Central government in Whitehall sets the housing targets and requires that the local planning authority delivers then within the National Planning Policy Framework. The Ministry of Housing, Communities and Local Government polices the targets through the Planning Inspectorate. Swale is currently developing a Local Plan within the constraints and demands of central government policy and Whitehall's idea of how many houses are needed. Swale has to demonstrate that it has both an adequate supply of land for housing development and that the houses, for which it has given planning consent, are being built. It has to meet volume and delivery targets. Developers secure planning consent on sites, but they will only build when they can sell at prices which enable them to achieve the return they seek. Meeting delivery targets is an additional challenge.
If Swale is judged to be failing to meet either its land supply or completions targets, the developers can appeal and are in a strong position to win. The Planning Inspectors are not neutral arbiters; they are the enforcers of central government policy. Faversham's experience at Perry Court was a result of not having an adequate supply of land in the local plan. Swale had minimal influence over the Perry Court development because of the high risk of losing at appeal with substantial costs awarded against it.
The next local plan now being developed by Swale is required by central government to deliver 9,880 houses over 15 years in addition to 13,981 allocated in Bearing Fruits (the previous plan) and a 5% buffer. In the Local Plan Panel on 30th July Swale councillors will determine the proportion of housing to be allocated to the four parts of Swale. In and around Faversham sites for 6,000 houses have been put forward for development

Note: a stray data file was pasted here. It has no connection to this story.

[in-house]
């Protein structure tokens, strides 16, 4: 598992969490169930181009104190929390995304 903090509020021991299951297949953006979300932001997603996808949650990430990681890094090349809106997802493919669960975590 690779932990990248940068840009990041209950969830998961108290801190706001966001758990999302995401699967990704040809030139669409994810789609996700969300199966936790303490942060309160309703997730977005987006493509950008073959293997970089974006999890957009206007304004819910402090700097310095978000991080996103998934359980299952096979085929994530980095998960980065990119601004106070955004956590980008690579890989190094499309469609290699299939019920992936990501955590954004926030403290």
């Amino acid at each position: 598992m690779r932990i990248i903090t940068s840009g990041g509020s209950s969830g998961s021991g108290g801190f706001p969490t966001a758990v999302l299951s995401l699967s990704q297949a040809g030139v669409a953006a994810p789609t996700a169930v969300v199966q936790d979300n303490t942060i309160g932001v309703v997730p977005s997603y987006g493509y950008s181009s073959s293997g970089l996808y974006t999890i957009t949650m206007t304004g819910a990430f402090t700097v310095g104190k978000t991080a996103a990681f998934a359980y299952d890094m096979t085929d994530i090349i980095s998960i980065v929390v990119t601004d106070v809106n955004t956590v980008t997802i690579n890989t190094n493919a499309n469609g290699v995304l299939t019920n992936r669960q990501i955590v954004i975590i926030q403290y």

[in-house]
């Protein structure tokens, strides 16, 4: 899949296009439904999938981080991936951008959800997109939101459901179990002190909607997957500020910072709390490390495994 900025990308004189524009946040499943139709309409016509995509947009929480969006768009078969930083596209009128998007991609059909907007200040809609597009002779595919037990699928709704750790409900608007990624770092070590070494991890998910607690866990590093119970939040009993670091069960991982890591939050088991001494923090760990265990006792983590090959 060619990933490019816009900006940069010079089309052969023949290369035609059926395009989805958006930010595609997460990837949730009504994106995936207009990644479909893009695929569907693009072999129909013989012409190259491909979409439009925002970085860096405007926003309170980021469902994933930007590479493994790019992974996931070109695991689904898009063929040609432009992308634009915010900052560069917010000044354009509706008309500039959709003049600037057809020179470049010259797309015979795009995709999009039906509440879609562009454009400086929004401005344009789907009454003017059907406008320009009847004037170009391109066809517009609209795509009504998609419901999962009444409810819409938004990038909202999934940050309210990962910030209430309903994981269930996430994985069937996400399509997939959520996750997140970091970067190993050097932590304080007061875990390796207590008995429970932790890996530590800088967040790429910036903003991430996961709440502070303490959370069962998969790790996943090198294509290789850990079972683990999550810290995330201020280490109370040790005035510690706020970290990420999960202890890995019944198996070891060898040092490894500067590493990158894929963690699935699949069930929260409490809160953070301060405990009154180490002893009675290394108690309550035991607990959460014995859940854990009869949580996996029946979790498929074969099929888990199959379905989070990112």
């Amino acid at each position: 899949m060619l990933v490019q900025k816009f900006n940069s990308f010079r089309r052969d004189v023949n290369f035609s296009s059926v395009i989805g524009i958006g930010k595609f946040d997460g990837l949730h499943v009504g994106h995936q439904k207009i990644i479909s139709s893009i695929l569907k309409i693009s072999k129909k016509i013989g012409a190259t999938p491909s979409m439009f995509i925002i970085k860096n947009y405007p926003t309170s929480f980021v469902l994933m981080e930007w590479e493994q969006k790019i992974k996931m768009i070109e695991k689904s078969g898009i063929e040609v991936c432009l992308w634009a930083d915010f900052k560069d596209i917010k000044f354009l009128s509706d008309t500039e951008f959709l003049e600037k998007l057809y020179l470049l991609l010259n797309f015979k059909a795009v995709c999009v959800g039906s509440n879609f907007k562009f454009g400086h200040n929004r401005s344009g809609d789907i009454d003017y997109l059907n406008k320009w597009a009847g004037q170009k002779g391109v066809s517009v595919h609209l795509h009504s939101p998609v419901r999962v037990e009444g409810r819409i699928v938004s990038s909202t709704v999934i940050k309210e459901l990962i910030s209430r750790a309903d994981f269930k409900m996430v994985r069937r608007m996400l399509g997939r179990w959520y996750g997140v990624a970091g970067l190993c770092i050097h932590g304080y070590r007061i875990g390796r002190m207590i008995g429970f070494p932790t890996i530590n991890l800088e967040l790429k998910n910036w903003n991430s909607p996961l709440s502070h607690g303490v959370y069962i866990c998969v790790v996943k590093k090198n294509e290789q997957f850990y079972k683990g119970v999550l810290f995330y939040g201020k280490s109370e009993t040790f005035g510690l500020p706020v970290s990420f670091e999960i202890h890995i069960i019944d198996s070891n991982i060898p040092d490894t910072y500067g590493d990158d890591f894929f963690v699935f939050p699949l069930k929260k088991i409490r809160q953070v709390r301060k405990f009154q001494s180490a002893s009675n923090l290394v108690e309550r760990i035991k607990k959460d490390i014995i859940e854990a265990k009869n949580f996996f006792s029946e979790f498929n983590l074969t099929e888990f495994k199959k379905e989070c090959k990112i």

We have some concerns about the lack of planning detail in the Vision and Development Growth Options paper going to the Local Plan Panel on July 30th. The decisions made by the Local Plan Panel and subsequently by the Cabinet and Council will profoundly affect everyone who lives and works in Swale.
Viability. What is the viability test being applied? What evidence is there that viability is greater in the east? How does viability around Faversham compare with viability south and east of Sittingbourne?
Infrastructure. Given the substantial investment in a new town centre for Sittingbourne is additional housing not needed to ensure that Sittingbourne thrives? Would not additional housing in the west enhance the vitality and viability of Sittingbourne town centre? We expected to see more detailed treatment of infrastructure in the discussion of the options.
Employment. TheVision and Development Growth Options paper appears only to be addressing housing allocations.
Inconsistency. The paper recognises Option B "would result in the dilution of the separation of settlements and undermine the individual identity of local communities, particularly surrounding Faversham." This is not mentioned in Options C or D where the impact would be still greater.
The assessment of Option D’s cites further development as a con “significant impacts on the character and setting of Faversham town.” The commentary on Option C cites development as assisting “in enhancing the vitality and viability of Faversham town centre.”
Whilst Local Plan Panel members have reviewed a whole series of papers over previous months, there has been very limited public engagement. With only one week between publication and decision about the distribution of additional housing, there has been inadequate time for members to consult or for the electorate to engage.
Windfall sites are sites not specifically identified in the development plan. Developers are keen to build in and around Faversham as the market supports higher prices in this part of Swale. Faversham is very likely to receive more than 30% of the applications for windfall houses over the plan period, given the buoyant market demand for housing. The provision of such a high windfall figure, it was 8.6% in Bearing Fruits, significantly increases the vulnerability of Faversham to housing developers. If delivery falls behind schedule, developers will take the opportunity to put in more windfall sites for development.